This lovely little cactus has a spherical or cylindrical stem that appears to be covered in tiny bumps. However, these bumps are tubercles on each rib of the individual stem. They seem to be arranged quite symmetrically giving the cactus a unique appearance. The stem itself is either yellow-green or purple. Short spines grow from the areoles in each tubercle.
The flowers are large and yellow and they are not cleistogamous. This means that they have to open to produce fruits and seeds.
The first thing you’ll notice when looking at this tiny cactus is the many golden or pure white spines that seem to cover the entire surface of the stem. These spines curve downward which is probably why it has the name “curvispina”.
The stem is an olive-green color. It’s ribbed with quite accentuated tubercles from which the spines grow. This particular species is believed to be clumping when grown in cultivation with small offsets growing from the base of the main stem.
This species of Frailea seems to be quite rare but it’s definitely worth hunting for. The stems on this cactus are cylindrical rather than flattened and covered with many short spines. In fact, the spines are so profuse that they seem to hide the stem underneath.
The cylindrical stem is green in color and ribbed. The flowers are pale yellow and tubular but open to almost resembling daisies.
This is another tiny cactus that has the loveliest symmetrical shape and look. The cylindrical green stem has around 17 ribs. On these ribs are evenly spaced areoles that have short golden spines growing from them.
The flowers are yellow and often larger than the stem. There are also a couple of sub-species with the most notable one being Frailea mammifera subsp. angelesiae. The most notable difference in this sub-species is that the stem is chocolate brown instead of green and the spines are also brown instead of golden.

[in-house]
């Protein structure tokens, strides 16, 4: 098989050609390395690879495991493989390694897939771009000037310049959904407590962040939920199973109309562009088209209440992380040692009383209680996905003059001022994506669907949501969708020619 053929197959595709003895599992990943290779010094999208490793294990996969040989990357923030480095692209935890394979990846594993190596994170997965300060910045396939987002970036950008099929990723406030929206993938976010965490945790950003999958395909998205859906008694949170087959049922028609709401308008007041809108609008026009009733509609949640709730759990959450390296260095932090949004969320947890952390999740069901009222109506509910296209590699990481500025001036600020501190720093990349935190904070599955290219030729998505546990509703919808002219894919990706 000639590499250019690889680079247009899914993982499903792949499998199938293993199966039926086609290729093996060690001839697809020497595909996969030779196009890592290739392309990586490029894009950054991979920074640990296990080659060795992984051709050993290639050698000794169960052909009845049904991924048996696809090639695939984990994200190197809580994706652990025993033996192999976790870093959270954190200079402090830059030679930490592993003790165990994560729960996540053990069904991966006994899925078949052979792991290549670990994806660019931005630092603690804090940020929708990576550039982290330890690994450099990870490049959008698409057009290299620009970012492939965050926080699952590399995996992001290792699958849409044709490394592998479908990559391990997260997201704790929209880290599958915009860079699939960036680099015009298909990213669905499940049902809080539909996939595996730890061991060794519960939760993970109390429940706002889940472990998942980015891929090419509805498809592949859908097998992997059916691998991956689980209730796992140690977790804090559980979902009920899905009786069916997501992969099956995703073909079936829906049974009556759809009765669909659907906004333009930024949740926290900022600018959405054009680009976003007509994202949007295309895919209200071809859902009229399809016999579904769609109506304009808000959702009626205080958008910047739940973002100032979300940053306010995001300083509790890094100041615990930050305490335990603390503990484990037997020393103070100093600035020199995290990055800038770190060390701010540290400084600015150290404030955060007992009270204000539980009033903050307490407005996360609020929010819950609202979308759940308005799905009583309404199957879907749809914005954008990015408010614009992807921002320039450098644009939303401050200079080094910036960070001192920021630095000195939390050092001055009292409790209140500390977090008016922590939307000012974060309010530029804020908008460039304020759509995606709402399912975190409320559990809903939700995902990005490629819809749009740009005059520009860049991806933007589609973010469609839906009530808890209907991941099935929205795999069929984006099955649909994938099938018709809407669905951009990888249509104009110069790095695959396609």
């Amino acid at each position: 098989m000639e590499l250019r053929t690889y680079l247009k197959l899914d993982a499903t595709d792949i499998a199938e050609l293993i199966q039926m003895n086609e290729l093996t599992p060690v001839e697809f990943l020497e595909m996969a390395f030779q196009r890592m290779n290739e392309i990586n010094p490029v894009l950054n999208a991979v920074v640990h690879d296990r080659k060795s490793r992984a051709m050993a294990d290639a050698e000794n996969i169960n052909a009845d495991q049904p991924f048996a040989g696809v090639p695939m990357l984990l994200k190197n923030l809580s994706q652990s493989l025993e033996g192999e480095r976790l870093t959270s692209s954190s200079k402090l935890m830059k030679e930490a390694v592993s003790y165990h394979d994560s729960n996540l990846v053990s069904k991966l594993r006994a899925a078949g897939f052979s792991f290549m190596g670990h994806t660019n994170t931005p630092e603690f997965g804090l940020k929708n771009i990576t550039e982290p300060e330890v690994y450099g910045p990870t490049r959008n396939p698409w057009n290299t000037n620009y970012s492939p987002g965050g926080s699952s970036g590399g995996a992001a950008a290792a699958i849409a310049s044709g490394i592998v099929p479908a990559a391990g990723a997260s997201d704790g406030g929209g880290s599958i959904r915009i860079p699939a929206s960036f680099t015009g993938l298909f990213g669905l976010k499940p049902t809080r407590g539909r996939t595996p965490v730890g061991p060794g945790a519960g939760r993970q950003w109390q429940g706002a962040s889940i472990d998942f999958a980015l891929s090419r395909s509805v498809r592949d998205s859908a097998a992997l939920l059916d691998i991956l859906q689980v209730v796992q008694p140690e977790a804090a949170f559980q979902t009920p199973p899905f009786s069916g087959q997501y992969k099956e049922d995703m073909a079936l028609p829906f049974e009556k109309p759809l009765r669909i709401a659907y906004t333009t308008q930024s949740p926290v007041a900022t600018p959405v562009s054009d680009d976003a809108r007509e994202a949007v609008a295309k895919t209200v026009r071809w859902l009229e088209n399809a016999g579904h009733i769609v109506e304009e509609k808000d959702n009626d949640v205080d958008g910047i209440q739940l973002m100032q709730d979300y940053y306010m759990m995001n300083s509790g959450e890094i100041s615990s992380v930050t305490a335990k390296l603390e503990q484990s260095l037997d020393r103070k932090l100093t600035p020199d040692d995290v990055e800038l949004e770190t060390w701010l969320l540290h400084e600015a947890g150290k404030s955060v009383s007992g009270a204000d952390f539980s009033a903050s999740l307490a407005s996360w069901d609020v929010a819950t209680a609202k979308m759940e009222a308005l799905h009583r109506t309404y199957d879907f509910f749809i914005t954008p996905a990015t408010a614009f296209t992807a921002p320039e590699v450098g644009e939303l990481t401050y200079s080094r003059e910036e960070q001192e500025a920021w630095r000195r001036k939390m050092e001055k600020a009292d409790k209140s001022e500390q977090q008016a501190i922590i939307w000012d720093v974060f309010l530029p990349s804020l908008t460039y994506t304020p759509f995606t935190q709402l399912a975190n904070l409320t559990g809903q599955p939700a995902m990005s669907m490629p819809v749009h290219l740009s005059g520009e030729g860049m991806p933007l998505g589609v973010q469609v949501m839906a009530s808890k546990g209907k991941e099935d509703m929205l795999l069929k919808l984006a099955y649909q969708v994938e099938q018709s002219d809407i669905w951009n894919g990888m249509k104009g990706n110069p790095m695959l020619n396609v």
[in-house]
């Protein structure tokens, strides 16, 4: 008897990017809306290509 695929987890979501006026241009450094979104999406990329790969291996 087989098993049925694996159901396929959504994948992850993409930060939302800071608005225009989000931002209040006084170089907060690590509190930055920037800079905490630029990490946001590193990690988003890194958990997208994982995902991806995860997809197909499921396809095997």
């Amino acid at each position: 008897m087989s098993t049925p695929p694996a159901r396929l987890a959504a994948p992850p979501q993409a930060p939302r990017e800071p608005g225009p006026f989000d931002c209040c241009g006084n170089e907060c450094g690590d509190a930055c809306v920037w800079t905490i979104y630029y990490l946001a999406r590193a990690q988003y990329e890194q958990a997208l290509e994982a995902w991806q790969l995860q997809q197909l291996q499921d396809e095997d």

This is a very small, solitary cactus with a flattened, globular stem. Often, the stem is wider than it is tall. It has distinct tubercles that look like bumps on the surface of the stem. Short spines grow from the center of each of these.
The flowers are yellow and cleistogamous. These only tend to open when the plant is growing in hot sunny conditions. Nevertheless, they still produce fruiting capsules and multiple seeds.
This is one of the most attractive species in the Frailea genus. The simple, disk-shaped stem is flattened and globular. It’s pale to dark gray-green in color and some are even dark brown. The ribs on the stems are completely flat with flattened tubercles that have dark areoles that look like a short, vertical line. Many short spines grow from these areoles.
The flowers are large and yellow.
This is one of the largest Frailea species. It can reach a diameter of around 2 inches. The deep green stem is sub-globular and flattened. It has distinct but flat ribs with small areoles that bear yellowish-brown spines.
The flowers are yellow and these produce green fruits that develop small, brown seeds.
This is quite a small cactus with a round and flattened stem. Generally, the stem is wider than it is tall. It’s green or brown in color. The ribs are fairly flat with quite distinct tubercles that look like small bumps on the surface of the stem.
Each tubercle has areoles with brown spines. The flowers are yellow and smaller than on other species. These flowers are cleistogamous but they still produce fruits that develop many seeds.